Managing workplace talent - why it's never an exact science

11 February 2016

ARSENAL resurrected the career of Denis Bergkamp and elevated Thierry Henry to his position as a global superstar by moving him from Juve's wing to centre-forward at Highbury, yet the progress of Jack Wilshire (England's brightest midfield hope at one stage) is questionable, at least as far as Paul Scholes was concerned last year.

Freddy Adu was once tipped for world domination in his teens yet now, at only 26, he is playing for the 11th club of his career in Finland (KuPS, proud holders of the record for most successive seasons in the top flight: pub quiz experts take note).

Among the bushes in Tyrone discussions centre on why the likes of Ronan O'Neill, Niall McKenna, Daisy McDermott, Kyle Coney, Conan Grugan, Harry Og Conlon, Shea McGuigan and many more are currently not / never became regular starters and stars on the senior county team, despite stellar underage and club success.

The key point is that while talent management is central to the success of a business, it is not an exact science. Prospects don't always turn into superstars, and superstars can sometimes come from nowhere. The best you can do is identify it, put structures in place, learn from your success and failures and keep creating the right environment for it to flourish.

In business it's the same. Ever since the management gurus McKinsey spoke about the ‘war for talent', almost two decades ago, echoed in a book of the same name by Ed Micheals in 2001, companies (and in particular the HR departments) have made efforts (or at least noises) about making talent management a key part of their foundations. The problem is that many of them really don't know what this means.

The first question is: what is talent?

You'll know it when you see it” was the claim made in the Ed Michaels book.But is that really helpful? Perhaps more usefully the CIPD define talent as ‘those individuals who can make a difference to organisational performance either through their immediate contribution or…by demonstrating the highest levels of potential'. They go on to define talent management as ‘the systematic attraction, identification, development, engagement, retention and deployment of those individuals who are of particular value to an organisation..'.

So according to the CIPD, talent management is effectively what HR professionals should have been doing all these years; getting the best people in the door, the best out of people once they are through that door, maximising their potential and keeping them with the company.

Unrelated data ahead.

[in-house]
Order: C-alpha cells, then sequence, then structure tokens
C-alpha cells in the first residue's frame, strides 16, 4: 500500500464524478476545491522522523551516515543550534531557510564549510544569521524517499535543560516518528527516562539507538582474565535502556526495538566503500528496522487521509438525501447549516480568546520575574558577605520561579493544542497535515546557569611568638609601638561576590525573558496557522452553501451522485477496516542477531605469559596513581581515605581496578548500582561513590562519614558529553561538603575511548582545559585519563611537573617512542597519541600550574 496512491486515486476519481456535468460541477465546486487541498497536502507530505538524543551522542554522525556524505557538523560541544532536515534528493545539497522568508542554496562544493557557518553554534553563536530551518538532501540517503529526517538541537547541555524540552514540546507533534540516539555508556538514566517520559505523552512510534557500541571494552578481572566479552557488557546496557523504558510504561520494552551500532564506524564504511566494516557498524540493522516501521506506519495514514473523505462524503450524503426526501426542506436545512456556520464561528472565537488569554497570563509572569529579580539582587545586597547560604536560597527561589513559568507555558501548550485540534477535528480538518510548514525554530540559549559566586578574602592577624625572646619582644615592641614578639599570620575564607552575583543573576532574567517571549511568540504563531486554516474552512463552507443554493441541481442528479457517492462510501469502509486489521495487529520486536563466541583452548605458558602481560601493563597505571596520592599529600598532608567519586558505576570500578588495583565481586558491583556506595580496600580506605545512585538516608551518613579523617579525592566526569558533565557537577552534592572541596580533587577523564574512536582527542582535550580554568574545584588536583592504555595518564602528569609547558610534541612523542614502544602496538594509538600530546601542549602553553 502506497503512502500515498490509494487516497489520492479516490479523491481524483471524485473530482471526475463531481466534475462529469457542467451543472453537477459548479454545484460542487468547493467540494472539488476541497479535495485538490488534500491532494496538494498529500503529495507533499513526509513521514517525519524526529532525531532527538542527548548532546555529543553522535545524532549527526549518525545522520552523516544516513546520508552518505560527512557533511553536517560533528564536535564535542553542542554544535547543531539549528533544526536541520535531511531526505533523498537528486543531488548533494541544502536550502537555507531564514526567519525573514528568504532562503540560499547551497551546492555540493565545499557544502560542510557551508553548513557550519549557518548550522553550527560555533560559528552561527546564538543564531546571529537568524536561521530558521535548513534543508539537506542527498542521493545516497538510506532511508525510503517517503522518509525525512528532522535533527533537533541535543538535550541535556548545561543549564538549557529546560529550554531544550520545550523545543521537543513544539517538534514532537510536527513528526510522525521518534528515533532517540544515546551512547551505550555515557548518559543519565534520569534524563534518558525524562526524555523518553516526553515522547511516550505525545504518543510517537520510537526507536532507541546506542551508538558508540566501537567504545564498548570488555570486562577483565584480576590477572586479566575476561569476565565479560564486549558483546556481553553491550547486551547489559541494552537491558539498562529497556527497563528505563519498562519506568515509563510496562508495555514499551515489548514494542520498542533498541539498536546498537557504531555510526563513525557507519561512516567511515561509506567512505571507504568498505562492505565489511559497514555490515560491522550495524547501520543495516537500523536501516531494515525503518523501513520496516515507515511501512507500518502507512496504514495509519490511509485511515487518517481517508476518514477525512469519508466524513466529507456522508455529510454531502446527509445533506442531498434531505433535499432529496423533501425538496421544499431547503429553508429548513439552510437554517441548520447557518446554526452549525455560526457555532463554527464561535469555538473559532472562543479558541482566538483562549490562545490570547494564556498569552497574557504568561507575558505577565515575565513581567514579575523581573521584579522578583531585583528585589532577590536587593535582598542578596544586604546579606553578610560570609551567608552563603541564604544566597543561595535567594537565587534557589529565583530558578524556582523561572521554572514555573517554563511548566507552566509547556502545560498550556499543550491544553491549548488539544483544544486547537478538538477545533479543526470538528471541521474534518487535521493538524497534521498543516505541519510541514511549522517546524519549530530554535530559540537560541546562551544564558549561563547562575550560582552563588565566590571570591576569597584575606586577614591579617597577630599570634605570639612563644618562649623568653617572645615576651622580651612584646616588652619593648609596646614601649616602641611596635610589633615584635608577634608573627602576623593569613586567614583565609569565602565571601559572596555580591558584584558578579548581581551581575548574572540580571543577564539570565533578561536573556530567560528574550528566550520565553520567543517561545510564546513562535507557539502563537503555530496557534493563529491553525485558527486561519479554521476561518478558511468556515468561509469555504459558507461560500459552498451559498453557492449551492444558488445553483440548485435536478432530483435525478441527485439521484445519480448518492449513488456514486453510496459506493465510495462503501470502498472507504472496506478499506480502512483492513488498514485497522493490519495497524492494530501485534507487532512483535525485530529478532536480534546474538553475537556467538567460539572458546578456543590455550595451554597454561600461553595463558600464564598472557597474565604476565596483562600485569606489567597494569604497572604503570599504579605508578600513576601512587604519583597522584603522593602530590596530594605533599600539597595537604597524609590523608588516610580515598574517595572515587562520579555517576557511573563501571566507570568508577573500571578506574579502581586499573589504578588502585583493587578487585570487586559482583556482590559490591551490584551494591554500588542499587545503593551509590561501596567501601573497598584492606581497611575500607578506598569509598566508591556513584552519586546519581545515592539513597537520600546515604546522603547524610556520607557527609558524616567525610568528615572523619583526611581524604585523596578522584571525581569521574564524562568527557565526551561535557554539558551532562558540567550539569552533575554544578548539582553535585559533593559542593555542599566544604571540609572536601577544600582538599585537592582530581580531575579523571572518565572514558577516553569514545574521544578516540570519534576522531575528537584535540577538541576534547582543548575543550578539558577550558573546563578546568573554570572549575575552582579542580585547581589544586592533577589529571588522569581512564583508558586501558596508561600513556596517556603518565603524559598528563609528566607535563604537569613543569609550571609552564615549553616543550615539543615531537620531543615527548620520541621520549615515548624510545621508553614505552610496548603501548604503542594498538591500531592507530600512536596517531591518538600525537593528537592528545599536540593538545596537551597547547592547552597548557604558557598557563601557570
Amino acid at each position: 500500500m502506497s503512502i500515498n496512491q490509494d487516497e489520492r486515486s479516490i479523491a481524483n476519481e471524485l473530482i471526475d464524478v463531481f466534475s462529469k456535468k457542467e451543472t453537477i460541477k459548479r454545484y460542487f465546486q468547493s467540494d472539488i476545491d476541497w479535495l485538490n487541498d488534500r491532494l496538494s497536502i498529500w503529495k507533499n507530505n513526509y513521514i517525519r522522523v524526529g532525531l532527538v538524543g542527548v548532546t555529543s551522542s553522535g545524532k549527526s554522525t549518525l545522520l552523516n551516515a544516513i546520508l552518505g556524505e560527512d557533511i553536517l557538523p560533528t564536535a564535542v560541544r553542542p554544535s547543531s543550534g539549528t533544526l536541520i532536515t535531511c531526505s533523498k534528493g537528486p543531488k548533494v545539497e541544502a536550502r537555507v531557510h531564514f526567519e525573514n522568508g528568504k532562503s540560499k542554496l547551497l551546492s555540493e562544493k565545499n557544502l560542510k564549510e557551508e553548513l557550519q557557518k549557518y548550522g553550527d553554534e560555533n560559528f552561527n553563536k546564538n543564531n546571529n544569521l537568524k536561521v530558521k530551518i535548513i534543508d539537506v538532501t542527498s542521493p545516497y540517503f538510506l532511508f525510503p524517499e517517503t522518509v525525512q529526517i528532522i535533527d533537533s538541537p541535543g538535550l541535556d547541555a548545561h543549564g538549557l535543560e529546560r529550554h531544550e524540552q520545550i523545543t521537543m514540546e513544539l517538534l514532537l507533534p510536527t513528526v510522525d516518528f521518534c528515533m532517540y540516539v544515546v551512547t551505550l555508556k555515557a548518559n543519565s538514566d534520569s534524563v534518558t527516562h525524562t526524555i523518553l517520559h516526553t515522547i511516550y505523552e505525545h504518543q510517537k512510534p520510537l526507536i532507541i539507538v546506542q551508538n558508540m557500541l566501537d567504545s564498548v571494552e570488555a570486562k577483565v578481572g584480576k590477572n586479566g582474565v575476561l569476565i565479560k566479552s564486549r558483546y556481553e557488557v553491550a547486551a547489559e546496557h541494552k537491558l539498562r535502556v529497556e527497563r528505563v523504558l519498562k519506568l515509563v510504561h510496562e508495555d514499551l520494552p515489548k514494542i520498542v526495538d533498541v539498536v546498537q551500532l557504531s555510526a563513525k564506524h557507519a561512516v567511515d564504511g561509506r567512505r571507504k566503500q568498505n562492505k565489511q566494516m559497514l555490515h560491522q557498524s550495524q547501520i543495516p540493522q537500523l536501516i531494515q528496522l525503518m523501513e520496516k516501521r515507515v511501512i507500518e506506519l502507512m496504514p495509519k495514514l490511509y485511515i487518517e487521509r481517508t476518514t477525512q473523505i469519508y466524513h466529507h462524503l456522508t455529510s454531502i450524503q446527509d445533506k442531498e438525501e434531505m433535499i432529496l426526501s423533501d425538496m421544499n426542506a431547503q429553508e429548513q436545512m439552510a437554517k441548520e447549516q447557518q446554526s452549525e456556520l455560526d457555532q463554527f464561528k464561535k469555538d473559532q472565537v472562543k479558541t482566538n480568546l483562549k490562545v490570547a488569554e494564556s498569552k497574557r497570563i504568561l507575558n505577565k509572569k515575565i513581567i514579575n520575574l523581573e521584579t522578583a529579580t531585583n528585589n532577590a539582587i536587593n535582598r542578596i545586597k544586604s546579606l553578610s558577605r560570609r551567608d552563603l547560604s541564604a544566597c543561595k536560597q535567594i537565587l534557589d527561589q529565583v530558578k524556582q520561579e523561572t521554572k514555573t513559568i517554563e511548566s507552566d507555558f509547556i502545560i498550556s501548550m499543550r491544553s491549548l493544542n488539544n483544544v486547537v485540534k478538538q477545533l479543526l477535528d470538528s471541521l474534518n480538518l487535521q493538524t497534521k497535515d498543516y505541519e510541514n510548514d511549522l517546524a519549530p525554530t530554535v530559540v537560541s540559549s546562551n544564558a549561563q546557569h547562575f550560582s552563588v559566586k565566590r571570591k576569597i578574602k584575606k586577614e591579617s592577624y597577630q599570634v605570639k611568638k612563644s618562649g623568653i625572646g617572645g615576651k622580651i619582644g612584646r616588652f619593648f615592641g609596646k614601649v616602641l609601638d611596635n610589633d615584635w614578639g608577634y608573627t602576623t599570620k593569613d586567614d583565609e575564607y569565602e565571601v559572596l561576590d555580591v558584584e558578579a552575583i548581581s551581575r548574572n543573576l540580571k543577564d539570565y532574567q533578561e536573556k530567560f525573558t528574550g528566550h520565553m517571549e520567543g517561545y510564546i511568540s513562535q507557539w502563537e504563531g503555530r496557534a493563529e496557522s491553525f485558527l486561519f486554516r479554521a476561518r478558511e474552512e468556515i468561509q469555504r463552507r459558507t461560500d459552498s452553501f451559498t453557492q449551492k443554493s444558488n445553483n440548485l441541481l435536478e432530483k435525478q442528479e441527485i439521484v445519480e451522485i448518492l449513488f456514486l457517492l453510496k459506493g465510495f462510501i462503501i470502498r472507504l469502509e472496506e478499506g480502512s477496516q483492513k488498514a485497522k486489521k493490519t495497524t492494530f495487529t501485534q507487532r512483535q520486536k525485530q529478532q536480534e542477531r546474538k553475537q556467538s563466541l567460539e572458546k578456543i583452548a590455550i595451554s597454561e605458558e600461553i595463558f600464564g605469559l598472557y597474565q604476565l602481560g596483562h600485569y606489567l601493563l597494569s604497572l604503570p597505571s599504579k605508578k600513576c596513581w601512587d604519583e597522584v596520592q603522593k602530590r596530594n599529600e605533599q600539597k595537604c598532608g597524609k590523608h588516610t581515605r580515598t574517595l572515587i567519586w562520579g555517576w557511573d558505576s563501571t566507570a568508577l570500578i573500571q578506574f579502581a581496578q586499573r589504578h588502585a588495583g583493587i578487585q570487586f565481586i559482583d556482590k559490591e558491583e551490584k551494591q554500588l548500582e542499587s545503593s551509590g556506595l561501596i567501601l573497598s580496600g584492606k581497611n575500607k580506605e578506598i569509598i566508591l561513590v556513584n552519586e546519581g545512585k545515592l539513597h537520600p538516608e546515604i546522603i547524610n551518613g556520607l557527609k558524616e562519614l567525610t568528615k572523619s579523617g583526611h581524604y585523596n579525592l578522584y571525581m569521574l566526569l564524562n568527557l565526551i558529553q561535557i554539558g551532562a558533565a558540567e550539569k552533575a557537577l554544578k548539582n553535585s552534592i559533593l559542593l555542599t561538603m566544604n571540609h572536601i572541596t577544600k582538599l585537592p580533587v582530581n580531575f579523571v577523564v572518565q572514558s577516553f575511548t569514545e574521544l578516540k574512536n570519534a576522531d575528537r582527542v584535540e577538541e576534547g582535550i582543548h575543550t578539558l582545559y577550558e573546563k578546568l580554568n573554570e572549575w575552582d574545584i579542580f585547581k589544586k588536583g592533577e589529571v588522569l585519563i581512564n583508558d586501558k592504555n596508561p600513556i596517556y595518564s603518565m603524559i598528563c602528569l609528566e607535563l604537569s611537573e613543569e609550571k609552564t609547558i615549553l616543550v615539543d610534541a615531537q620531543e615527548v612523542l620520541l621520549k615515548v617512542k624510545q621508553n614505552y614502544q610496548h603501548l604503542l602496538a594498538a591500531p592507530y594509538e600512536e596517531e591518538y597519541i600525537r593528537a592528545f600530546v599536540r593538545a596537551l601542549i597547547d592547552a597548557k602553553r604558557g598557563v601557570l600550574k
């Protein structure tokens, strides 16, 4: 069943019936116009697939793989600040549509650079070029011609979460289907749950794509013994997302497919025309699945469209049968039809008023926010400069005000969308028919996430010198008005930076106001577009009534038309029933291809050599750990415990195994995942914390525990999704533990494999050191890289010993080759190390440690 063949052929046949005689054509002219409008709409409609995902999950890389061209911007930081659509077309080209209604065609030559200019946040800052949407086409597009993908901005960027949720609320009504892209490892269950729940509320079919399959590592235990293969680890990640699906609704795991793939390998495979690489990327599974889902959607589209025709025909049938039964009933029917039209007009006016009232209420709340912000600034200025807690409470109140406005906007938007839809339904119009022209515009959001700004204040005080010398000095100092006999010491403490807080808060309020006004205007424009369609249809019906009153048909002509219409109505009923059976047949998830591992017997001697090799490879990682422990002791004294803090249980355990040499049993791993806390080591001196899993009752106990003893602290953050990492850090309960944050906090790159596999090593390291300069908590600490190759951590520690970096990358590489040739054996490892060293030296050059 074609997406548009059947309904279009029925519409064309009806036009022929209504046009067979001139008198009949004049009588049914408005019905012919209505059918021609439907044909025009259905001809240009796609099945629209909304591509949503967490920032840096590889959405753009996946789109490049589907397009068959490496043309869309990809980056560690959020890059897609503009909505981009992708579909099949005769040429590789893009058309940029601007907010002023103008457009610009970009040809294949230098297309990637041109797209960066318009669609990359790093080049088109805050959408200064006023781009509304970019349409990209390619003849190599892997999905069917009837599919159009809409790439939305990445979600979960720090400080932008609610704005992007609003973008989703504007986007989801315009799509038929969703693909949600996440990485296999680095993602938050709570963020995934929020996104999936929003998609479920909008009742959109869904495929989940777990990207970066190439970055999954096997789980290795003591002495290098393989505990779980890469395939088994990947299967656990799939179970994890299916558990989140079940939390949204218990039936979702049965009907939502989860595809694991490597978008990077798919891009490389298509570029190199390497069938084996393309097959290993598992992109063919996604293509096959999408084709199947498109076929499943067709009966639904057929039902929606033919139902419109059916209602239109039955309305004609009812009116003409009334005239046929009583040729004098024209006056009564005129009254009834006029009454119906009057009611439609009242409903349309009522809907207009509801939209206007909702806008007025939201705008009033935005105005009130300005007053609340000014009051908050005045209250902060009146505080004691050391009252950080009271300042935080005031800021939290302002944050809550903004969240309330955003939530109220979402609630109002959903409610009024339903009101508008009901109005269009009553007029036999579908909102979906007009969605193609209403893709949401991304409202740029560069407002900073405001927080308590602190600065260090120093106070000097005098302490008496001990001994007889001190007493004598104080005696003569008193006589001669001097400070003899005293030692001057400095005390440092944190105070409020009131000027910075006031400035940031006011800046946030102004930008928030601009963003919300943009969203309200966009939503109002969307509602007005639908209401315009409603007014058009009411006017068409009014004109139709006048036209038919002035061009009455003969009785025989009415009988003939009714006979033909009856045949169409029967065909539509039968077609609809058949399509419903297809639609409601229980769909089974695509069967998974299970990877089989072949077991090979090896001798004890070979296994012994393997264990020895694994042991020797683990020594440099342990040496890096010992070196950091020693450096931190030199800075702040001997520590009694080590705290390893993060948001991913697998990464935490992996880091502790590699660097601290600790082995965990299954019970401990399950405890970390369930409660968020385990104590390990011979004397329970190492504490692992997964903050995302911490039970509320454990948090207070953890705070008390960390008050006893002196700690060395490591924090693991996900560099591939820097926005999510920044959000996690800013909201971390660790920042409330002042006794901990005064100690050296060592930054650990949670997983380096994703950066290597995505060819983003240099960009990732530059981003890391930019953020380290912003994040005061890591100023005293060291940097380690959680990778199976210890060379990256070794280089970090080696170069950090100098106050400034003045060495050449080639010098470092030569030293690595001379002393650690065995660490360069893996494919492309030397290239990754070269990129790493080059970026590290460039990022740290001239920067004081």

How best to do this is the next question? The first port of call is to actually understand what you need in your business to be successful. Accordingly make sure your roles are well defined, that the competencies required for excellence are clear, measurable and relevant.

Next you need to make your company attractive. Salary is nice, but by and large real talent will always look at the surrounding package; flexible working, reputation, opportunity for advancement, provision of interesting work and so on, but remember it may not be the most obvious part of the package that thing that attracts people to your firm.

Next ensure that your organisation has a culture that talent thrives in, be that place where failures are discussed and analysed, not blindly punished. Create a learning environment where staff are encouraged to better themselves and take on new challenges. Help make change a byword for progress rather than fear. Do what you say you will do, don't make empty promises.

Ensure your leadership has bought into the concept and that they give direction, purpose and inspiration. Encourage diversity, make your workplace an interesting place to come to every day, where you can work with staff who can contribute different stories, experiences and thinking. Be fair and consistent in what you do and how you deal with your people.

Finally, make sure you involve the right people. While HR can help put structure and process in place and senior management can provide the drive and overarching support, line management actually has a really big role to play. Think about the day to day activity in your business. This is where talent is observed, nurtured, directed, assisted and grown. If you stop and think however how many companies can genuinely say they train line managers in the art of talent management?

Let's be smart about talent; understand it, find it, nurture it, reward it and retain it.

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